At the final trade deadline for teams to add to their postseason rosters, the New York Yankees made a rather large move as they acquired Andrew McCutchen from the San Francisco Giants in exchange for infielder Abiatal Avelino and right-handed pitcher Juan De Paula.
The 31-year-old impending free agent will give the Yankees a formidable outfielder to keep the seat warm for Aaron Judge until he returns from his injury. Cutch hasn’t been the same superstar that he once was, although his .255/.357/.415 batting line with 15 home runs and 13 stolen bases certainly brings value. This deal could also be exceptional for Cutch, as he will be protected in a star-studded line-up including Giancarlo Stanton, Aaron Hicks, and Gleyber Torres. Furthermore, his power could play up in hitter friendly American League East.
Avelino is a 23-year old shortstop who has hit .287/.333/.446 between Double-A and Triple-A while hitting 15 home runs with 19 stolen bases. At this point, he is slated to depart from the Giants via minor league free agency this offseason, but it wouldn’t be surprising to see his new organization try to retain him by adding him to the 40-man roster over the next month or so. Avelino is close to major league ready, and while many are a bit conservative with his ceiling based on a lack of plate discipline, I see no reason that he can not become a major league regular based on his hit tool, power, speed, and glove. If Avelino does depart in free agency, don’t be shocked if another club signs him to a major league deal based on the fact that he could be a sneaky candidate to find success in the majors as soon as next year.
As for De Paula, the nearly 21-year-old starter has been rather decent over the past four seasons in the low minor leagues. Acquired from the Mariners in the Ben Gamel deal from a few Augusts ago, he’s brings three above-average pitches in his changeup, curveball, and fastball. While he has struggled mightily with his control, he has always done a nice job limiting the home run, which will be essential for him as he rises through the Giants system which includes the dreaded Pacific Coast League. At this time, he is too far away to give a ceiling and floor, but all signs point to him being able to remain in the rotation. I would expect him to begin 2019 in full season Low-A ball with an ETA of late-2021.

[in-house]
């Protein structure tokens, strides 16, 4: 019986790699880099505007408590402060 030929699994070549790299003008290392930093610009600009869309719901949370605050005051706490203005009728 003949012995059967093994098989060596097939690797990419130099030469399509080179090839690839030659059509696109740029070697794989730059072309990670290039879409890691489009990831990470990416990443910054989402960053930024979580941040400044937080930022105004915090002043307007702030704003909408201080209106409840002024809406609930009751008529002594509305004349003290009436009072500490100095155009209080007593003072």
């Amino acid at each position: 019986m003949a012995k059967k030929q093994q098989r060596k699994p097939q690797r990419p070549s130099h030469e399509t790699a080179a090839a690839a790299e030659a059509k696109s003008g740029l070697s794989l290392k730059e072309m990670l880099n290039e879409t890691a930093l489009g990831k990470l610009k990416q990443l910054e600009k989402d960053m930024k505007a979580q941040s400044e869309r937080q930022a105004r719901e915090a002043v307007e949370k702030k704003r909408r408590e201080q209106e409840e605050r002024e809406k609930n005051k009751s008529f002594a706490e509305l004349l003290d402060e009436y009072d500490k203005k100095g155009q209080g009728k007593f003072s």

I love the Giants side of the deal, as they get two prospects who are known commodities in exchange for a departing veteran in a lost season. Assuming Avelino is retained, he should be able to help the major league team as soon as next season. Meanwhile, De Paula could make this deal look like a blowout within the next five season assuming he remains on his trajectory. While pitching prospects are always volatile, the nearly 21-year-old has been very good over the first four seasons of his minor league career, and while there are a few question marks, there are even more things to be intrigued by. The Giants gave up a lot to get McCutchen, as Kyle Crick has developed into a very nice bullpen piece for the Pirates and Bryan Reynolds has been putting up decent numbers in Double-A despite a very high BABIP, but this new pair of prospects has the potential to bring even more value than the two initially exchanged for McCutchen, even if there is more risk.
As for the Yankees, it was a necessary move. Neither guy looked as if they had any spot in the Yankees plans over the next few years, and seeing as how Avelino was likely to depart at the end of the season anyway, it makes sense to get something back. The Yankees’ exceptional depth has been rather obvious throughout the season simply by looking at major league players like Ronald Torreyes and Brandon Drury, who spent a good amount of time in Triple-A despite historically strong numbers in the majors. With Judge still on the shelf, it makes a ton of sense to go out and grab a rental who has shown the ability to play at a high level while bringing some valuable post season experience to the table.